Web 2.0, School 2.o, Classroom 2.0, Parent 2.0 --- Oh dear -- what is everyone talking about. To tell you the truth no-one seems to agree on one definition, especially for Web 2.0 so why not start at the beginning and make it up as we go along.
1.0, 1.1, 2.0, 2.65 -- This is the common way for software vendors to keep naming versions of the same program. Each time they do a fix or an update they need to designate a new number that reflects where the program is now. It is like when Susie leaves her therapists office she has now gone from Susie 2.14 to Susie 2.2!! So at it's very basic level Web 2.0 is the next "version" of the internet. Don't get me wrong -- it's not as if one day the "web overlord" came a did a massive upgrade of the whole World Wide Web. Things like that can't happen (or at least I think they can't) and there is no such thing as a "web overlord" (or at least I hope there isn't). It was a subtle change that happened due to some advances in programming that made it easier for ordinary people (like you and me) to actively participate and contribute to content on the internet. As the new possibilities and functionality started hitting the forefront, the term Web 2.0 was coined to describe this new "version" of the world wide web.
The question becomes what's the difference between Web 1.0 and 2.0? In my mind the three words that answer this best are interactive, social and collaborative. Where 1.0 was the teacher at the front of the class writing notes endlessly on the blackboard and lecturing(think Ben Stein -- in Ferris Bueller's Day Off), 2.0 is the cool teacher that invites you have discussions, do experiments, work as a group and get involved (think Ms. Frizzle of Magic School bus). If we look at a few of the applications of Web 2.0.............
we might get a better idea (or just terribly confused). Overwhelming isn't it. All these applications have one or more of these 3 qualities in common -- interactivity, socialization and collaboration.
Let's take a look at Flickr for our first example. In Web 1.0 there were sites to upload your photo's and send them off to the developer -- there may have even been some simple editing that could be done. In contrast at Flickr you can upload photos, decide who can view them, choose in what way they can be shared (via varying copyrights), tag them for content/location/theme, comment on your own and others photos. In other words you can INTERACT with your photos and others photos, SOCIALIZE with those who have similar interests (tags) as you, and COLLABORATE by tagging and organizing a huge database of photos that can act as a resource for people all over the world.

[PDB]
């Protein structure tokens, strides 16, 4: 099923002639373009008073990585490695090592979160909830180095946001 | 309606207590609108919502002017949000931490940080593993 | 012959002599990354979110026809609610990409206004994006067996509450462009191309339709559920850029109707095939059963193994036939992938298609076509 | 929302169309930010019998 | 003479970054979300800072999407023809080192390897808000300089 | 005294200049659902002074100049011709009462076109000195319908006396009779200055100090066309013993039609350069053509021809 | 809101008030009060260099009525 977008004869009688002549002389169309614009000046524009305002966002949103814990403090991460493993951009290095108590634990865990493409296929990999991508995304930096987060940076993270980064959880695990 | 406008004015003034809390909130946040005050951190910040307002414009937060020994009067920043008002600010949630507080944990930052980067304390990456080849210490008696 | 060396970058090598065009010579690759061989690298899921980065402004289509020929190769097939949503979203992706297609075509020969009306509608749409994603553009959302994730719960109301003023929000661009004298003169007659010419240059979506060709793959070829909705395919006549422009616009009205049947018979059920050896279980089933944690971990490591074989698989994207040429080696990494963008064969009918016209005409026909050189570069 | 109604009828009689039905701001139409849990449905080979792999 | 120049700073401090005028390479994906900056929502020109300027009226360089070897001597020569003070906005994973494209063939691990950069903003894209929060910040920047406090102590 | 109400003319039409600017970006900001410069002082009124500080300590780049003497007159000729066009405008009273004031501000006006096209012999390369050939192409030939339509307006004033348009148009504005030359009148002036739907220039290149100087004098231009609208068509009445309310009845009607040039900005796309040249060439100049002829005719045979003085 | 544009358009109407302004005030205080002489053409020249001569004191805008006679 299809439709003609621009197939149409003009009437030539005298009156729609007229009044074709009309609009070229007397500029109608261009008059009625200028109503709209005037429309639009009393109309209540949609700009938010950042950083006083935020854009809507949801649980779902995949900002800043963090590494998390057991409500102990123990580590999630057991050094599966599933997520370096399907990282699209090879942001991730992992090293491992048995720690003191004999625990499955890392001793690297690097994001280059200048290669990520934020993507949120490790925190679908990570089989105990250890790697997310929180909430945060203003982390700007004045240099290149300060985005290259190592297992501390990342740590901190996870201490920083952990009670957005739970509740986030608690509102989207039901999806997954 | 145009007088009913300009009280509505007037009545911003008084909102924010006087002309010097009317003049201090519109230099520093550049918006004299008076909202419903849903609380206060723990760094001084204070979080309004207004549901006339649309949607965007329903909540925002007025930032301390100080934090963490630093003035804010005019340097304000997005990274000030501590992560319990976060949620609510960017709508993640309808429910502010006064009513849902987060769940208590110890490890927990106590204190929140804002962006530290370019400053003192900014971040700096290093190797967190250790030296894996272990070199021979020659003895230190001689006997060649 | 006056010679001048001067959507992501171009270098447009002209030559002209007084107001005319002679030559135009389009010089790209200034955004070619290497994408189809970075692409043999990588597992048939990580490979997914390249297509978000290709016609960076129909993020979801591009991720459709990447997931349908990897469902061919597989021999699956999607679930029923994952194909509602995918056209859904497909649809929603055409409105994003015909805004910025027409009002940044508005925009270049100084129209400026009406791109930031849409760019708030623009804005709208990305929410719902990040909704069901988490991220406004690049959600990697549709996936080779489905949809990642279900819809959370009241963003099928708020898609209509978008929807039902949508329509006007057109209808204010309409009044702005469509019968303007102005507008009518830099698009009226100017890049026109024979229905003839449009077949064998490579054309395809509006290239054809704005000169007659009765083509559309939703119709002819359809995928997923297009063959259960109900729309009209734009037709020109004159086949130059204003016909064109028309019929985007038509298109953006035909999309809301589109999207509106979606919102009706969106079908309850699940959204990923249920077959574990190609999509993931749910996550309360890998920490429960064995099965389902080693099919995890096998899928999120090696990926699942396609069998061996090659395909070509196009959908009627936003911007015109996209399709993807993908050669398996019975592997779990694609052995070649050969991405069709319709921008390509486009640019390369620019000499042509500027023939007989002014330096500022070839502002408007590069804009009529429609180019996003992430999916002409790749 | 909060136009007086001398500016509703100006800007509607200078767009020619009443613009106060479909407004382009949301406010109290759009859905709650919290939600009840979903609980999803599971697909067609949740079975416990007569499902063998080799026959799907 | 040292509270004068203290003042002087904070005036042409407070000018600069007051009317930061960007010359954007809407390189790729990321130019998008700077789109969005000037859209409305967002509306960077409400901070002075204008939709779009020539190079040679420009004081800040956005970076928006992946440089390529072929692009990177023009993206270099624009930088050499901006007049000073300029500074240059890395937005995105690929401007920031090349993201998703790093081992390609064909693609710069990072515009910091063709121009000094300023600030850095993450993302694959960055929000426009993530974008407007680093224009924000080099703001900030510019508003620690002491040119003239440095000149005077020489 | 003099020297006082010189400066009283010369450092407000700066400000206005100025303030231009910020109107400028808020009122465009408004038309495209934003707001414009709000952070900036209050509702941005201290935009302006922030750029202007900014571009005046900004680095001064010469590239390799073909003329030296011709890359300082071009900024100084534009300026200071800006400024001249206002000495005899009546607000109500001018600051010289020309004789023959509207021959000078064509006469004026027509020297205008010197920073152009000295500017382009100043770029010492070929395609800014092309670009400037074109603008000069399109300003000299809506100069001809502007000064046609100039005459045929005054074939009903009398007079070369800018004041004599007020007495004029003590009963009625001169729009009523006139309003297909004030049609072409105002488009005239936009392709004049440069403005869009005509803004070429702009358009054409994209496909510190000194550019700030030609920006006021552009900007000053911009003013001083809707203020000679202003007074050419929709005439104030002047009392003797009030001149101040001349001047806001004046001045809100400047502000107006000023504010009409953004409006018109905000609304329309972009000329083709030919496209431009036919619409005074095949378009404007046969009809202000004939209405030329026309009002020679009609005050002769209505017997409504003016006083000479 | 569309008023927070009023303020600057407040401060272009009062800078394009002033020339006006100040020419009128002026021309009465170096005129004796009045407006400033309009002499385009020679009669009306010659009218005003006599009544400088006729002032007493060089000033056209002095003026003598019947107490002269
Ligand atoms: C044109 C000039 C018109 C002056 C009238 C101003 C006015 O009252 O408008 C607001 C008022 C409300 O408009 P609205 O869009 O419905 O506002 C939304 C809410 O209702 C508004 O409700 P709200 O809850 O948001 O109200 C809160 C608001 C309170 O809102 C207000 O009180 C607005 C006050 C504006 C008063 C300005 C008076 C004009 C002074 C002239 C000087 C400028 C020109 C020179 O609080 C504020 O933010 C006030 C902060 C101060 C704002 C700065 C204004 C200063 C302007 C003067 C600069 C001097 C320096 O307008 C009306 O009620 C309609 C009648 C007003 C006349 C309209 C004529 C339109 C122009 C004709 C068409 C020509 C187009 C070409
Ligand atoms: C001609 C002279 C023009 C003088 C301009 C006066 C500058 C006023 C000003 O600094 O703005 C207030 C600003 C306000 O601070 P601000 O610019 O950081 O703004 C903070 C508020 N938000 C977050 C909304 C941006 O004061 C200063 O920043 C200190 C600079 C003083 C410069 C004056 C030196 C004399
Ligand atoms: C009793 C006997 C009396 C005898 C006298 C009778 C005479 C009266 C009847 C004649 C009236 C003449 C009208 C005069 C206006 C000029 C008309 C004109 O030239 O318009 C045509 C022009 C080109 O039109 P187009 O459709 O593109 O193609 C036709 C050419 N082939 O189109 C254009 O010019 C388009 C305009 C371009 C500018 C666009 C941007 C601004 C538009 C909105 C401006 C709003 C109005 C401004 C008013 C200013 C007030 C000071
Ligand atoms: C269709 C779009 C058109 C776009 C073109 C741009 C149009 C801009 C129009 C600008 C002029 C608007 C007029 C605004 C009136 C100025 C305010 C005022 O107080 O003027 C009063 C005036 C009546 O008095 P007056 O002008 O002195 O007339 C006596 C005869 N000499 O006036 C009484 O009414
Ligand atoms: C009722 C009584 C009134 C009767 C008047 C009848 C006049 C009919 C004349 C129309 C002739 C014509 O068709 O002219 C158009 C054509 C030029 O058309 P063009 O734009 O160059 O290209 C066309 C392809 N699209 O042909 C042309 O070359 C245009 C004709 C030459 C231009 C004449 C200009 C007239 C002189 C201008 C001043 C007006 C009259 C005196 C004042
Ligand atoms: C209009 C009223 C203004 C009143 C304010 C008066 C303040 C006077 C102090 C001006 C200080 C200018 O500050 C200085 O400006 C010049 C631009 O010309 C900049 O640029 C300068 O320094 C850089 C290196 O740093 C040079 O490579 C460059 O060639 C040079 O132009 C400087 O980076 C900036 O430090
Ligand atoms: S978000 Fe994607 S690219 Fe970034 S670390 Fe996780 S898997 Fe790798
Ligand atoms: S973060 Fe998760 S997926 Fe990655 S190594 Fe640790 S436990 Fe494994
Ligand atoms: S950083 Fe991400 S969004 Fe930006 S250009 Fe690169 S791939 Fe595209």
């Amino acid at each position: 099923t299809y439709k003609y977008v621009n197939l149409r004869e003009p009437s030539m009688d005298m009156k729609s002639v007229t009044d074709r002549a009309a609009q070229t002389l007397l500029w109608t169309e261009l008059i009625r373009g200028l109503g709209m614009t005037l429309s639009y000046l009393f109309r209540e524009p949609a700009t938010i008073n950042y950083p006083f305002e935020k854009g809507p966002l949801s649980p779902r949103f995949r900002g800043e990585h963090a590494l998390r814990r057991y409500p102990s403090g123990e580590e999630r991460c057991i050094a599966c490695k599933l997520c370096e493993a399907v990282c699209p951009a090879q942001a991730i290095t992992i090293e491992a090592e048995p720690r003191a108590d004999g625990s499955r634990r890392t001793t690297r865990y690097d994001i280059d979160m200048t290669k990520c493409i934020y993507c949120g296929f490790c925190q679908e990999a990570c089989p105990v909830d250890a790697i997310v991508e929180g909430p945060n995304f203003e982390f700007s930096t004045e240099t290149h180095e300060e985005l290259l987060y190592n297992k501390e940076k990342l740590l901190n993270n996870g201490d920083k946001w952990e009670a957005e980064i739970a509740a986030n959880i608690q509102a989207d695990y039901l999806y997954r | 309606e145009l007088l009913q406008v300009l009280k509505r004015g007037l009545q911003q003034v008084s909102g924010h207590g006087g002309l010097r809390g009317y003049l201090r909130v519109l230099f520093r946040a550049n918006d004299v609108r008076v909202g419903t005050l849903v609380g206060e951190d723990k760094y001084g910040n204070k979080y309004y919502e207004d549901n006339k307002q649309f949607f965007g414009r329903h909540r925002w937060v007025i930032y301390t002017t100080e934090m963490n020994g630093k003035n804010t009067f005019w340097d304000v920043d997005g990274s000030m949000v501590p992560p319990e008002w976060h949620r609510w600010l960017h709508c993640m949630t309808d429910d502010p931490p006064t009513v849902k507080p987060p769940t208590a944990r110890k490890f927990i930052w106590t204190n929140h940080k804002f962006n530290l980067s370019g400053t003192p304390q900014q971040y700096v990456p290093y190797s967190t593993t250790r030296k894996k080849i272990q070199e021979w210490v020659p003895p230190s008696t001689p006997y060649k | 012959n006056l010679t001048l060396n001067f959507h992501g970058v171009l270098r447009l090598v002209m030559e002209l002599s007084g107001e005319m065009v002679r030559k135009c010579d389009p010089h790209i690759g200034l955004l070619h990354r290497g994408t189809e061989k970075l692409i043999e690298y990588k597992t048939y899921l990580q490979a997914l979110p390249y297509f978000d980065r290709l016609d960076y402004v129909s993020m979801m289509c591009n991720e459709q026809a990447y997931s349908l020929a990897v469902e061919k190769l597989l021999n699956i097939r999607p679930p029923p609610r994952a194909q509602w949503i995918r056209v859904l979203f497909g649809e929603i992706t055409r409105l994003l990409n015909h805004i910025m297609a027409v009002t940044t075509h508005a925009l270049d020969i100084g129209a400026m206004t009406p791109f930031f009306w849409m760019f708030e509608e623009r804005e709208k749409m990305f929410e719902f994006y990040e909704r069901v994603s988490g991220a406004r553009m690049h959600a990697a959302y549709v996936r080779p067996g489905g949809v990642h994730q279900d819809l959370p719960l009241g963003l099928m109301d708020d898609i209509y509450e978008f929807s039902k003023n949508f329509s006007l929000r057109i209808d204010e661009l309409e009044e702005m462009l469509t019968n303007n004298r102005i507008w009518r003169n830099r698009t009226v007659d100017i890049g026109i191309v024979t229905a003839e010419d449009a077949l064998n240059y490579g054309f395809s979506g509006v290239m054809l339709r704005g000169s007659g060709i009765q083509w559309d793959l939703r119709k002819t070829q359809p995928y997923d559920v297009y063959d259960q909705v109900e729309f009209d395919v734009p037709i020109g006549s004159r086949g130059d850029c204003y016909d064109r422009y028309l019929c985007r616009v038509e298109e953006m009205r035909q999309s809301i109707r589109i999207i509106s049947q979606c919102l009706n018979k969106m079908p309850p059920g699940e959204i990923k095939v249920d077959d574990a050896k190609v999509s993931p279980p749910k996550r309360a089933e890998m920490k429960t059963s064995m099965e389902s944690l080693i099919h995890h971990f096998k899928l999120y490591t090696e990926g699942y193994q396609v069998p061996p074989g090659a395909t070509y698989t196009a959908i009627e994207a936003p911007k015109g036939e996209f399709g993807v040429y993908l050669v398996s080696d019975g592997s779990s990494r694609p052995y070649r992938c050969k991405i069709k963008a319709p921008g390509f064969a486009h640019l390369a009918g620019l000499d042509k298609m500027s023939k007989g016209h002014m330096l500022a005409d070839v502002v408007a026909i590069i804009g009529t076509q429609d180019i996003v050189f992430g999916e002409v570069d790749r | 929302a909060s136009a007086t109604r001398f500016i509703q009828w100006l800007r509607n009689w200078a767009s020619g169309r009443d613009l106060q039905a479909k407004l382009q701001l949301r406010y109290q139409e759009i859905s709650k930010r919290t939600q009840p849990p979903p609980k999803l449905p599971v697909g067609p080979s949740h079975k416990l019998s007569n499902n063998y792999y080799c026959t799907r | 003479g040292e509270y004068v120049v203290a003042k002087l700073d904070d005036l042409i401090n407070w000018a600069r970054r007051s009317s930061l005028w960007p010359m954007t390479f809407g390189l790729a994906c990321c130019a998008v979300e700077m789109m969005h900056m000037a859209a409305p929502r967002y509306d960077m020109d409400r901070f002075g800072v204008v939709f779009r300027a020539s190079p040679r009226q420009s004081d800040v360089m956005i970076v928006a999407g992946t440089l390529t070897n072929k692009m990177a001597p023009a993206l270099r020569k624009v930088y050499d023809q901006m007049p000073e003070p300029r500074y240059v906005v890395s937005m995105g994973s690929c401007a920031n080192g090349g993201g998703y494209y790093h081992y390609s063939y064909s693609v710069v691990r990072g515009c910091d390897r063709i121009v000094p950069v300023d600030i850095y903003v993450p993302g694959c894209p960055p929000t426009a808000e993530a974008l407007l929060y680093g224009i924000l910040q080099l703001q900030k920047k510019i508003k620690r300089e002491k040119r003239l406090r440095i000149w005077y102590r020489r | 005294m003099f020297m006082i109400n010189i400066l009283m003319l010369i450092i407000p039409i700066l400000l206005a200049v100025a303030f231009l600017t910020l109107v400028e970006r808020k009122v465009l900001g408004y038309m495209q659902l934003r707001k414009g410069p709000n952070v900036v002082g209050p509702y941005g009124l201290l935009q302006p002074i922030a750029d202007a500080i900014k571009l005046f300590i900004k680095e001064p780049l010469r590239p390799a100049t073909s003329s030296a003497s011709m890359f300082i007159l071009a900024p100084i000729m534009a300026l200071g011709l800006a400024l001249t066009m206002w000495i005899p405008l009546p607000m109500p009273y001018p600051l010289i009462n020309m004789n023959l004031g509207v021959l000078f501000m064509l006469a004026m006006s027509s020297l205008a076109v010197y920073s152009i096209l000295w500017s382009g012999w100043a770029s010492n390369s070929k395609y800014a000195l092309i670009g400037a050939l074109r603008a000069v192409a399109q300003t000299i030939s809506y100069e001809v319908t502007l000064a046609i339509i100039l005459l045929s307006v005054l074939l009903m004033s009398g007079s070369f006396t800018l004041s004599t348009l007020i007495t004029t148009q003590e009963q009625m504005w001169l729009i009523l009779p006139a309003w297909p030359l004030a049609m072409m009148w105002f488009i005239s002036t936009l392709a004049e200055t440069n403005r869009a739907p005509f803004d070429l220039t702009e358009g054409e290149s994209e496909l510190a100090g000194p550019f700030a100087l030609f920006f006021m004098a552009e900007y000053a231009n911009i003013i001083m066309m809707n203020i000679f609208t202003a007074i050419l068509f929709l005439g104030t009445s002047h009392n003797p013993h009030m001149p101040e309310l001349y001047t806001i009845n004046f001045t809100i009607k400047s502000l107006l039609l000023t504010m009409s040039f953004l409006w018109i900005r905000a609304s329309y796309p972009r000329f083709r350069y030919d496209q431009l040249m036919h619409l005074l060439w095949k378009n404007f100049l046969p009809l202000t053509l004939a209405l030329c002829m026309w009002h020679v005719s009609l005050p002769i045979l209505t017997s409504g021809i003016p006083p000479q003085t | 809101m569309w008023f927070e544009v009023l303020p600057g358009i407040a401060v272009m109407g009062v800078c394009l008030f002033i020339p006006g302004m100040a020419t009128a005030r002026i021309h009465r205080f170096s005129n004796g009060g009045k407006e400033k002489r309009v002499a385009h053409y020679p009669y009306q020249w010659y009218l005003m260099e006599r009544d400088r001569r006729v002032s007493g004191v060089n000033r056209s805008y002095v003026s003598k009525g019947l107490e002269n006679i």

Probably the best example is the personal Web Page vs Facebook. There were some people who did manage to put up personal web pages in the early web. It was a bit tedious, required some technical know how and tended to consist of a few photo's and static text. There wasn't much chance for a visitor to your website to actually interact with you other than to send you an email from a link on your page. Well, if you have ever been on Facebook, I needn't go on. If you haven't there is an untold number of ways to INTERACT with fellow Facebookers, the whole concept is based on the fact that people want to SOCIALIZE with each other and, whether people realize or not, they are COLLABORATING to produce the content that is available on the internet. The makers of Facebook merely created the platform -- it is you, the end user, that is creating the information that makes up the site and makes the site successful. Makes the Facebook creator sound kind of lazy in a way -- doesn't it?
So what's the big deal?? The big deal for me personally is that all of this has made the internet a more enjoyable and useful place to be. It has become more than a place to do research and gather information. It has become a platform from which I can manage my schedule (Google calendar), connect with old friends (Facebook), write this column (Blogger), edit and create documents (Zoho), and even just listen to some tunes (MixWit). All of these things can be easily shared, published and edited with other people. I don't think I'm alone in my increased use of 2.0. Many of my fellow parents who really didn't have any use for the internet are now going online in impressive numbers. What can I say -- they prefer the Ms. Frizzle version of the net!! It engages people and connects people like never before and maybe that's what was really missing from Web 1.0 ---- people.